Stress in people at high risk for psychosis

F. Day, L. Valmaggia, C. Pariante, A. Papadopoulos, I. Papadopoulos, P. McGuire

Research output: Contribution to journalMeeting abstractpeer-review


Background Stress is a key feature of many aetiological models of psychosis and there is considerable empirical evidence implicating stress in the development of psychosis. This paper investigates the role of psychosocial stress in the onset of psychosis by examining the relationship between current and lifetime exposure to traumatic experiences and psychosocial stressors, HPA axis function, and psychopathology in people at high risk of developing psychosis. Methods Sixty ‘high risk’ (HR) participants were compared with 50 healthy control (HC) participants on measures of exposure to psychosocial stressors. Subgroups of HR and HC participants which provided saliva samples were compared regarding measures of HPA axis function. Results HR participants were exposed to greater levels of psychosocial stress than HC participants. Specifically, HR participants were more likely to have been separated from their parents (p = .003), report severe parental antipathy (p = .011), and have been bullied while growing up (p = .024). HR participants experienced greater levels of perceived stress than HC participants (p = .001) and were more likely to have had a negative life event in the previous 6 months (p < .001). Positive correlations were found between current stress and number of life events and attenuated psychotic symptoms (r = .585, p < .001, and r = .384, p = < .001, respectively) in the HR participants. Discussion This study shows that people at high risk of developing psychosis experience greater levels of psychosocial stress than matched healthy control participants throughout the lifetime, from early childhood to the present day, and that current stress is strongly associated with psychotic symptomatology.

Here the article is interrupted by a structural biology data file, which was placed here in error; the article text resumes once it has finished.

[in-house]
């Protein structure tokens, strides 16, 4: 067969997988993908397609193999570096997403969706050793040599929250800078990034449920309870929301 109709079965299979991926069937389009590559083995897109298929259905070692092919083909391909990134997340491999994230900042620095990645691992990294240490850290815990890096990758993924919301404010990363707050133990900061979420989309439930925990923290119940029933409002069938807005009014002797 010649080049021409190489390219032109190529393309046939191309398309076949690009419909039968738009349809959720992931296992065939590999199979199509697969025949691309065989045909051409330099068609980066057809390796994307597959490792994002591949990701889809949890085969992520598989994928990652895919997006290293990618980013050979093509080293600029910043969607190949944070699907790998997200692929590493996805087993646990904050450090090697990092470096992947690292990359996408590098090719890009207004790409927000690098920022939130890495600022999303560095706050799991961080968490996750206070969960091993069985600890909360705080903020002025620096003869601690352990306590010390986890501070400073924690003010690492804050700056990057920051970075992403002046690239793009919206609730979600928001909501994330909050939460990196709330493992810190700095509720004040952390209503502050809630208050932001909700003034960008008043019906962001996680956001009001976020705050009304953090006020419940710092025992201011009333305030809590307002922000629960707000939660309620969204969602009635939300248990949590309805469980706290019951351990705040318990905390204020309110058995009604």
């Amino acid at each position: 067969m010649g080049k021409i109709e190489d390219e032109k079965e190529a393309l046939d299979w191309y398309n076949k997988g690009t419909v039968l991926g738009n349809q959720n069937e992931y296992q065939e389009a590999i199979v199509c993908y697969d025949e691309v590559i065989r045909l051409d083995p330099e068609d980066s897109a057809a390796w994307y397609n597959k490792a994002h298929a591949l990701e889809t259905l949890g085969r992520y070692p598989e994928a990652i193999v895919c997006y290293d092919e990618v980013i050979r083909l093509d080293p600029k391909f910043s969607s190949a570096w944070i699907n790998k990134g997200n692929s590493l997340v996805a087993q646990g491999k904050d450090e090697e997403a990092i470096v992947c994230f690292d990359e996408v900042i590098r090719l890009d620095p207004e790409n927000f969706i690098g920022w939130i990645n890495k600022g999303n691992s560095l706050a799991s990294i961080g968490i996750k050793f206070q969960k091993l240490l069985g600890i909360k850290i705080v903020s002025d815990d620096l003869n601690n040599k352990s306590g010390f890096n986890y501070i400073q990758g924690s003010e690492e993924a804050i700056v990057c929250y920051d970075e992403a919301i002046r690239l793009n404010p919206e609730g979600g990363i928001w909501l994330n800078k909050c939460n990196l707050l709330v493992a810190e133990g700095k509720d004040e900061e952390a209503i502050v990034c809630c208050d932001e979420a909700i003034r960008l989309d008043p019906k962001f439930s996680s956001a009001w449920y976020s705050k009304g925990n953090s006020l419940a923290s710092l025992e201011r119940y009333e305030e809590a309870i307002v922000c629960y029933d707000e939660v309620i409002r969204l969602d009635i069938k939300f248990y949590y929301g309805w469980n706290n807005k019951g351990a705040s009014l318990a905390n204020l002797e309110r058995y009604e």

Original languageEnglish
Number of pages1
JournalEuropean Psychiatry
Publication statusPublished - 2011


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